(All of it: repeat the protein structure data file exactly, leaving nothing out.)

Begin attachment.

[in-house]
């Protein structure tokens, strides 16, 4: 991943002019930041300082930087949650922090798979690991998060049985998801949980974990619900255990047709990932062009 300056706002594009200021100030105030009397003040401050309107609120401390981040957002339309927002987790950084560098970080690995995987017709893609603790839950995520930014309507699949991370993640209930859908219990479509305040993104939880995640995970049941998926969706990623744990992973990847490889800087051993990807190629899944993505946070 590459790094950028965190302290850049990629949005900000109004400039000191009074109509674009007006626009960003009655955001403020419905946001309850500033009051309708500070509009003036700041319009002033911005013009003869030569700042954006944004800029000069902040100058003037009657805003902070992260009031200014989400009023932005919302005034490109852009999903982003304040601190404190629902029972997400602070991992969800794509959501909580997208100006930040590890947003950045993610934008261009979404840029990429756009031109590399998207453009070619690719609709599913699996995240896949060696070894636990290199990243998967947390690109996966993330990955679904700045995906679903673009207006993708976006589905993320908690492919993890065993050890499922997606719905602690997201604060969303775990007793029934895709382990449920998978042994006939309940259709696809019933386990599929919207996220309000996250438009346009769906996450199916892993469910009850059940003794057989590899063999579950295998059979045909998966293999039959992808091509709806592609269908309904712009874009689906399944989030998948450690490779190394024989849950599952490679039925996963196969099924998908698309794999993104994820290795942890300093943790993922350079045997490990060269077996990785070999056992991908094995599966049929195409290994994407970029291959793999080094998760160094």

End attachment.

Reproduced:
[in-house]
């Protein structure tokens, strides 16, 4: 991943002019930041300082930087949650922090798979690991998060049985998801949980974990619900255990047709990932062009 300056706002594009200021100030105030009397003040401050309107609120401390981040957002339309927002987790950084560098970080690995995987017709893609603790839950995520930014309507699949991370993640209930859908219990479509305040993104939880995640995970049941998926969706990623744990992973990847490889800087051993990807190629899944993505946070 590459790094950028965190302290850049990629949005900000109004400039000191009074109509674009007006626009960003009655955001403020419905946001309850500033009051309708500070509009003036700041319009002033911005013009003869030569700042954006944004800029000069902040100058003037009657805003902070992260009031200014989400009023932005919302005034490109852009999903982003304040601190404190629902029972997400602070991992969800794509959501909580997208100006930040590890947003950045993610934008261009979404840029990429756009031109590399998207453009070619690719609709599913699996995240896949060696070894636990290199990243998967947390690109996966993330990955679904700045995906679903673009207006993708976006589905993320908690492919993890065993050890499922997606719905602690997201604060969303775990007793029934895709382990449920998978042994006939309940259709696809019933386990599929919207996220309000996250438009346009769906996450199916892993469910009850059940003794057989590899063999579950295998059979045909998966293999039959992808091509709806592609269908309904712009874009689906399944989030998948450690490779190394024989849950599952490679039925996963196969099924998908698309794999993104994820290795942890300093943790993922350079045997490990060269077996990785070999056992991908094995599966049929195409290994994407970029291959793999080094998760160094």